M reviewed the Curried Chicken Chowder before, and she raved about it the last time we both went out to Hale and Hearty together. In fact, she's continuously raved about it since then so when I saw it on the menu today, I knew what lunch I was going to get. Now, it certainly helped that the weather outside is a bit on the colder side today. Hale and Hearty describes the soup as "[...] a creamy, Indian style chowder, loaded with diced potatoes, white meat chicken and just the right amount of spices."

Curried Chicken Chowder

Wow, M wasn't lying when she said this was good. The soup is definitely creamy and has to have cream/butter to achieve this, but it doesn't feel heavy at all. Along with the aforementioned potatoes and shredded chicken, the soup contains the standard mirepoix veggies diced up. Everything else is a secret spice/curry blend, and I want to find out what it is. Will they ever tell me? I highly doubt it. The soup itself has a hint of sweetness balanced in with the savory curry flavor. It's a very warm and comforting soup, and on a day when the high temperature was well below freezing, this soup really hits the spot and warms you from the inside out.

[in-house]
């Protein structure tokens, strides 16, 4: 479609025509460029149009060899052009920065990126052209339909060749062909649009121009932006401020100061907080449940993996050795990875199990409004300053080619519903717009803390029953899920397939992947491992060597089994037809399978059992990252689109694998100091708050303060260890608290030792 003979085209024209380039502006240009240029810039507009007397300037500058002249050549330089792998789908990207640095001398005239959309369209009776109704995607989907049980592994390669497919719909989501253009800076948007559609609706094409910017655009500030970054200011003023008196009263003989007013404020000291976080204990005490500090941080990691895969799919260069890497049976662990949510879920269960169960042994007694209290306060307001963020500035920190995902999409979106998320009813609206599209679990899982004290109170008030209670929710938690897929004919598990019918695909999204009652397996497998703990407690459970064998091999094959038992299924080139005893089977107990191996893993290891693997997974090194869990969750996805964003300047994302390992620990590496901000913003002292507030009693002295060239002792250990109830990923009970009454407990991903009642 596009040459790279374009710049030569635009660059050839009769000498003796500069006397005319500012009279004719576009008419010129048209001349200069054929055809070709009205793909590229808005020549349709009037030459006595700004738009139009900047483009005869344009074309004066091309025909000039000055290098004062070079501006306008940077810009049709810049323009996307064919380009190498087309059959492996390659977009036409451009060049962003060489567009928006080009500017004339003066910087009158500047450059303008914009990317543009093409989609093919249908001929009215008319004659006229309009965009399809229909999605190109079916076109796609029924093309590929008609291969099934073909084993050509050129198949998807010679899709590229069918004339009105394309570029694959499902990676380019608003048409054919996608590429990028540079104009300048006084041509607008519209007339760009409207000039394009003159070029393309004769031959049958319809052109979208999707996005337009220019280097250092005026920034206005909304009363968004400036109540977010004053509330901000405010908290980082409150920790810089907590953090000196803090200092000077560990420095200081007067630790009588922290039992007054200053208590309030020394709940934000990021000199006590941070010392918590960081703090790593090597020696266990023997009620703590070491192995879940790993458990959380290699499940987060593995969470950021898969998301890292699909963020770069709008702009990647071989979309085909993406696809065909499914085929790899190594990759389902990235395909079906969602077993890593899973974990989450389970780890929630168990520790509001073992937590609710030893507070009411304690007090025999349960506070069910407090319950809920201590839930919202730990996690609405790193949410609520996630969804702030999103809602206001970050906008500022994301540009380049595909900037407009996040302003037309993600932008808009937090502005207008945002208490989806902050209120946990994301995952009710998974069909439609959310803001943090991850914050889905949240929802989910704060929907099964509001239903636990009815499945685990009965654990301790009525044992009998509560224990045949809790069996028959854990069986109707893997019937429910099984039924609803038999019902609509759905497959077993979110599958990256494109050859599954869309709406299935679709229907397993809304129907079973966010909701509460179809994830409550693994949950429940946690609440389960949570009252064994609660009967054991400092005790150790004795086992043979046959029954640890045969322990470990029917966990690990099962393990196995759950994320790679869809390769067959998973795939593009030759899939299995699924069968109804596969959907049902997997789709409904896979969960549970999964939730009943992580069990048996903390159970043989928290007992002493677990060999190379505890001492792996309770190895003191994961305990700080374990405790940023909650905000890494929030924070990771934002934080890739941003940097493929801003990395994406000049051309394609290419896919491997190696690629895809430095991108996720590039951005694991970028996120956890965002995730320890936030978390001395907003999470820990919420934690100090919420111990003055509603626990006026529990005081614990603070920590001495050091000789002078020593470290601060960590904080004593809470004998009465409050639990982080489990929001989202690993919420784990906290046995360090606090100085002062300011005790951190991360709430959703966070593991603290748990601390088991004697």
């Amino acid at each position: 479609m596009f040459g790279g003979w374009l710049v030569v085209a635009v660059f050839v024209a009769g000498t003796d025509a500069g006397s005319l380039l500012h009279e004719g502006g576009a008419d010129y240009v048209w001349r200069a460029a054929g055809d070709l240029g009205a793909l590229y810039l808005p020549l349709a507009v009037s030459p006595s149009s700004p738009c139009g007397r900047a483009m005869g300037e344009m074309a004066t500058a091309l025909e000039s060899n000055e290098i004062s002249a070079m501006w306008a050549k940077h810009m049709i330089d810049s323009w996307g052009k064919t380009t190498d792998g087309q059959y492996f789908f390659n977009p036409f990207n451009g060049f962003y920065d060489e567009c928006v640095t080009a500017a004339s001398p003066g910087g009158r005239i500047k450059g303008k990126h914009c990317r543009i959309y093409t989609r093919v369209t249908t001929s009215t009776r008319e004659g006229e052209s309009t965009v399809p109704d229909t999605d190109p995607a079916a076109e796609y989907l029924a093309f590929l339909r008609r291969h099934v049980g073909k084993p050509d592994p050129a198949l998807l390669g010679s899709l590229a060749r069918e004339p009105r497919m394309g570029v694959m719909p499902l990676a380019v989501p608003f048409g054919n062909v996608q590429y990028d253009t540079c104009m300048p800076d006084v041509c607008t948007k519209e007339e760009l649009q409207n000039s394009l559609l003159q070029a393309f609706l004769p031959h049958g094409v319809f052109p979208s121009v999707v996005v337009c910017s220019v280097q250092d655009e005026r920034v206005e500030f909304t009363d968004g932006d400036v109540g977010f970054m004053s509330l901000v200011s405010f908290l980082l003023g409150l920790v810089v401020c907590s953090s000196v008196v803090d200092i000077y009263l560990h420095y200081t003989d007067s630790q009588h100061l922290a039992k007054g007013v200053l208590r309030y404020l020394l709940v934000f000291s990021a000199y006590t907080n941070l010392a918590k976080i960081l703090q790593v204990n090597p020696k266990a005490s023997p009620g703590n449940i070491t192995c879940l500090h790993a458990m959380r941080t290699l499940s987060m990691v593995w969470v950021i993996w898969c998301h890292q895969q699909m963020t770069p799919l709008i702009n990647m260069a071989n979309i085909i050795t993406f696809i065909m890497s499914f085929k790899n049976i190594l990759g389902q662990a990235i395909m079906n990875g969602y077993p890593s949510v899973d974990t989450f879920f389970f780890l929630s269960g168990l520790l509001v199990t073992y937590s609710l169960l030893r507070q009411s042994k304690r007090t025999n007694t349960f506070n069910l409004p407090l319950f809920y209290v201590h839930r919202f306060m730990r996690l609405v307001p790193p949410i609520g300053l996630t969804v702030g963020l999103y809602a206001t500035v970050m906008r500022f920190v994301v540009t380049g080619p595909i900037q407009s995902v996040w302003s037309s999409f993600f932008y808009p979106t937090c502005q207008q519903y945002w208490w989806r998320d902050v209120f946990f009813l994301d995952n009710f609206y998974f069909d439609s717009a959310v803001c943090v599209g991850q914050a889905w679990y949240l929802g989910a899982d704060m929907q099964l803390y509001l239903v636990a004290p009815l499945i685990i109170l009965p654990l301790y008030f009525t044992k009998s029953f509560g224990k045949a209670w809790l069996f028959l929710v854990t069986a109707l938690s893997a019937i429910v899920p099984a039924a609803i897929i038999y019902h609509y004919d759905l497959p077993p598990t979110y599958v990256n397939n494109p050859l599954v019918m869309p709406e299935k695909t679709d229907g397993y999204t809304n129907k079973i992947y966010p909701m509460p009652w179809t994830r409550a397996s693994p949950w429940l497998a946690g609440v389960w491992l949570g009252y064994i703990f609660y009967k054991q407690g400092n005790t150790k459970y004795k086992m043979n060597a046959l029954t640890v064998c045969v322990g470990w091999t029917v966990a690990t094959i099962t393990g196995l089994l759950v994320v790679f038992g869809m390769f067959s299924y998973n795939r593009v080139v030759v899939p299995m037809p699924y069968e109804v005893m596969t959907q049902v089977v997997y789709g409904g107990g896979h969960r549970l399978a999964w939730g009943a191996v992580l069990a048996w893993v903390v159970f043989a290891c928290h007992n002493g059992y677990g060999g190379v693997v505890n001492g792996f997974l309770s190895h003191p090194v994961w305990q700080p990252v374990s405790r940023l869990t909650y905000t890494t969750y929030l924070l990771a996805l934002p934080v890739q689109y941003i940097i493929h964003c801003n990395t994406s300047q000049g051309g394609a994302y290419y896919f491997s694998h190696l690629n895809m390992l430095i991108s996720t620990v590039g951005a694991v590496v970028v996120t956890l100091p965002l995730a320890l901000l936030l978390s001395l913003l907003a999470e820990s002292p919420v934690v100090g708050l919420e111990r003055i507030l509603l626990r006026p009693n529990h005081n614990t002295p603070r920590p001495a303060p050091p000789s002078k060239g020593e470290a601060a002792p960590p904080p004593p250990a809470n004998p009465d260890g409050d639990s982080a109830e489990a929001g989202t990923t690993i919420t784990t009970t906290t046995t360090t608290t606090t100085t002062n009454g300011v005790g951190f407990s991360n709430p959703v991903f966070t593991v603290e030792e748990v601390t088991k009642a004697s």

While this soup doesn't beat out my current favorite, I think this might have taken over spot #2 on my own personal list. Speaking of which, I should probably make my own list somewhere to document this...

Kebab Cobb

Another healthy lunch, another Chop't salad. This time I got the kebab cobb, the first non-seasonal salad I've gotten from Chop't.

Looks like an ordinary salad, but it was tasty and had much more "stuff" than the picture shows

The kebab cobb consists of Freebird grilled chicken, feta cheese, red onion, peppers and pita chips (I substituted chickpeas), with romaine lettuce.  The recommended dressings are the spa Greek yogurt tzatziki or the red wine vinaigrette.  I went with the spa tzatziki but they ran out before we could finish adding to the salad (it was a late lunch) so I got some Mexican Goddess on the side, since Mexican Goddess dressing makes everything better. (Seriously, it does.)  I'm a big fan of Greek salads and this was fresh, clean and healthy.